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From Technological to Virtual Art

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Synopses & Reviews

Publisher Comments:

andlt;Pandgt;In From Technological to Virtual Art, respected historian of art and technology Frank Popper traces the development of immersive, interactive new media art from its historical antecedents through today's digital, multimedia, and networked art. Popper shows that contemporary virtual art is a further refinement of the technological art of the late twentieth century and also a departure from it. What is new about this new media art, he argues, is its humanization of technology, its emphasis on interactivity, its philosophical investigation of the real and the virtual, and its multisensory nature. He argues further that what distinguishes the artists who practice virtual art from traditional artists is their combined commitment to aesthetics and technology. Their "extra-artistic" goals — linked to their aesthetic intentions — concern not only science and society but also basic human needs and drives.Defining virtual art broadly as art that allows us, through an interface with technology, to immerse ourselves in the image and interact with it, Popper identifies an aesthetic-technological logic of creation that allows artistic expression through integration with technology. After describing artistic forerunners of virtual art from 1918 to 1983 — including art that used light, movement, and electronics — Popper looks at contemporary new media forms and artists. He surveys works that are digital based but materialized, multimedia offline works, interactive digital installations, and multimedia online works (net art) by many artists, among them John Maeda, Jenny Holzer, Brenda Laurel, Agnes Hegedus, Stelarc, and Igor Stromajer. The biographical details included reinforce Popper's idea that technology is humanized by art. Virtual art, he argues, offers a new model for thinking about humanist values in a technological age.andlt;/Pandgt;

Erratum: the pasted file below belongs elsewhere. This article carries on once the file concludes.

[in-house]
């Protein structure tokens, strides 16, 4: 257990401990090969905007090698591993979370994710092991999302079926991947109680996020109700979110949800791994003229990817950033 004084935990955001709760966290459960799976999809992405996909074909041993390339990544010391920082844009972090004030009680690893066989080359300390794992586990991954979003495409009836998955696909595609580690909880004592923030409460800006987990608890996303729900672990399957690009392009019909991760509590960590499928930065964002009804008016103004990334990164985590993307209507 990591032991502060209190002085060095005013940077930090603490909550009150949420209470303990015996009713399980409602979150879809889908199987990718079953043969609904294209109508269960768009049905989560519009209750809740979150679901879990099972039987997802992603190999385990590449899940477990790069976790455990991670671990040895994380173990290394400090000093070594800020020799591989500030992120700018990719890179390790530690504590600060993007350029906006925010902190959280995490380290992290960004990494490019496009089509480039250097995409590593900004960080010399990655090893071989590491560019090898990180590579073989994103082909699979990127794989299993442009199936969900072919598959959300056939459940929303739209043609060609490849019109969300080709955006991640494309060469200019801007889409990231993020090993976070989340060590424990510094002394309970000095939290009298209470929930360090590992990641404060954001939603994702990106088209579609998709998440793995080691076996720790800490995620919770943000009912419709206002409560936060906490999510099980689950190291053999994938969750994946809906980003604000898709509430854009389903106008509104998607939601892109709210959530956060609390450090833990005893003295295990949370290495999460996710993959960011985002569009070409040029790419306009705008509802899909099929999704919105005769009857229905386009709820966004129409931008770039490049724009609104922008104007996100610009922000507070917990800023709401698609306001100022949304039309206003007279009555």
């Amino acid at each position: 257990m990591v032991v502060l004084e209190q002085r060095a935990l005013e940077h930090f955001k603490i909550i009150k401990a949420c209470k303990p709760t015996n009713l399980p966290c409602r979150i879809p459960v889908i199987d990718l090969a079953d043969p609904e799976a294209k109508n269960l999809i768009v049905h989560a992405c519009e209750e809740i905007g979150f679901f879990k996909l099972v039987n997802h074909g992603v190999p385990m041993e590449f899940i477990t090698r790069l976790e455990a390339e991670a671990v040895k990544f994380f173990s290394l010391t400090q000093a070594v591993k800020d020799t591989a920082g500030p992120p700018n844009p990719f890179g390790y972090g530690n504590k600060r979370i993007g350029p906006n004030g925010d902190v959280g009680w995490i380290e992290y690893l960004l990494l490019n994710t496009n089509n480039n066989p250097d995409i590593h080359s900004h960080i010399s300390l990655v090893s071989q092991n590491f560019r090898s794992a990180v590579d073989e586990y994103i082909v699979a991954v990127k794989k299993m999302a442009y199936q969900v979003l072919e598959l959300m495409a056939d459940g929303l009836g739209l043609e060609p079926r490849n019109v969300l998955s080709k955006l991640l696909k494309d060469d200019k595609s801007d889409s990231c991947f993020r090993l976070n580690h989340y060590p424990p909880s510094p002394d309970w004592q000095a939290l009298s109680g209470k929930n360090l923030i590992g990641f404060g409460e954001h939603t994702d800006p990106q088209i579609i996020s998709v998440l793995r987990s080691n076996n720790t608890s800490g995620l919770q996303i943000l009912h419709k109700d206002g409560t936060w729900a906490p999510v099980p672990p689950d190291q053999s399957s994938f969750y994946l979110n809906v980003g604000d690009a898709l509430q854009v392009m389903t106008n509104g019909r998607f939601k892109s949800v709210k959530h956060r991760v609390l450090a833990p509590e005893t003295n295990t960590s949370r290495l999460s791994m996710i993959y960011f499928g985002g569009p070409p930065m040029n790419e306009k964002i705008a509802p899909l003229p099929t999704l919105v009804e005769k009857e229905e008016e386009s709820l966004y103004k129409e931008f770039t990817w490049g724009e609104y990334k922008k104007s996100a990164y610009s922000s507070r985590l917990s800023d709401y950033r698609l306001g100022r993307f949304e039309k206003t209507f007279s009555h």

Synopsis:

An influential and respected historian of art and technology analyzes the development of immersive, interactive new media art; includes detailed looks at the work of such artists as Nam June Paik, John Maeda, and Jenny Holzer.

Synopsis:

andlt;Pandgt;An influential and respected historian of art and technology analyzes the development of immersive, interactive new media art; includes detailed looks at the work of such artists as Nam June Paik, John Maeda, and Jenny Holzer.andlt;/Pandgt;

Synopsis: